The lack of deaths may be a result of protection provided by broad T Cell immunity in the community from the number of people who were vaccinated and those who actually got Covid-19. Despite antibody levels waning in both situations the T Cells, which we create as a result of exposure either to the virus itself or the proteins the vaccine provides, are permanent. Unfortunately, with viral re-exposure, T Cells are not activated as instantaneously as antibodies and take a few days to come online. Antibodies are what matters in preventing infection in the first place but T Cells are involved in mitigating the severity of the infection. 

Time will tell what happens with death rates.

Despite the numerous variants emerging, the T Cells seem to be keeping up and continue to provide some protection. In addition, with each exposure to a new variant, we generate even newer, more specific T Cells.

The present circulating variant is EG5. The XBB variants are also common. These are accounting for the vast majority of hospitalizations. Other variants are still circulating but to a much lesser degree. BA 2.86 (Parola), the one with the 30 mutations that we were concerned about possibly leading to a new dramatic Omicron-like variant surge in 2022, has not panned out. Fortunately.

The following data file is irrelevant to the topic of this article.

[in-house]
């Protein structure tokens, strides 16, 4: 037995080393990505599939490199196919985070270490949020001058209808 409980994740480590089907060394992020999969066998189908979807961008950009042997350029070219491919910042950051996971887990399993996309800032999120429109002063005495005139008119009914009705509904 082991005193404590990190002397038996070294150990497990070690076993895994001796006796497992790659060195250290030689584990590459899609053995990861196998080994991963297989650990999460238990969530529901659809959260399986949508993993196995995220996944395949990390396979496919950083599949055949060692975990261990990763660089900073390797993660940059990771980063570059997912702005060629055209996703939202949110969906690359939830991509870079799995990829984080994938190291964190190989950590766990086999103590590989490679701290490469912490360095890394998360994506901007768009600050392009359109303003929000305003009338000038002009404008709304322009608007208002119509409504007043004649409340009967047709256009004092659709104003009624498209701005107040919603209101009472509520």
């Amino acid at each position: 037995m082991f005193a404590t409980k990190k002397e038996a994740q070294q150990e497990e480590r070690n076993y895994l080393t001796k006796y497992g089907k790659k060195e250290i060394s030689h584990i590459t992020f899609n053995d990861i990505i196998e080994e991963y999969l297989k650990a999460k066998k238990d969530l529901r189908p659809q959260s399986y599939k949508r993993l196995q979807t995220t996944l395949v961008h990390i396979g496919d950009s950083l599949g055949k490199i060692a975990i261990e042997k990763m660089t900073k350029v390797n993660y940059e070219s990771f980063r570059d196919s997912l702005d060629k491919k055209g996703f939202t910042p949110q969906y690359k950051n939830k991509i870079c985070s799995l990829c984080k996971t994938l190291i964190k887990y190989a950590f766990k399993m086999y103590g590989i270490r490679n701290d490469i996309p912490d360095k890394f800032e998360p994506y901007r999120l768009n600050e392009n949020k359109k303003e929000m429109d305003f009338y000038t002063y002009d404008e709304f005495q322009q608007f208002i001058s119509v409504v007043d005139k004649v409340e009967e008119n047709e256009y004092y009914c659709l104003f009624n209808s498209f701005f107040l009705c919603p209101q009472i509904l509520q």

The most recent vaccines continue to provide significant antibody production shown to be effective against the most recent variants, despite being developed for other variants which are still circulating but dropping off. 

As far as vaccine risk goes, they continue to remain very low, and once again, much less common than the side effects and long-term complications of actually getting sick. There is a 0.007% risk of myocarditis with the Moderna vaccine, particularly with boosters. Other vaccines have a risk of myocarditis but it is much less. The risk of getting myocarditis remains significantly higher if you actually get Covid-19 infection! 35x greater incidence compared with post vaccine myocarditis. Once again, it’s all about mitigating the risk.

We are quickly getting into the cold, flu and now, Covid-19 season (although Covid-19 is not a seasonal disease like all other cold viruses). And once again as a reminder, Covid is spread by simply breathing whereas the flu and other viral colds are spread by larger particulates created by sneezing and coughing. I remain a strong advocate of vaccination, as well as all the other important mitigation strategies like distancing, masking and most importantly, isolation and avoiding infecting others if you are sick.

As far as timing is concerned, it’s best to wait until early October, to make sure you are covered, at least with respect to the flu. If it’s been more than 6 months since your last Covid booster, it’s time to get it. If you have never gotten it, please consider getting it.

Have a great weekend.

Stay safe and Be well.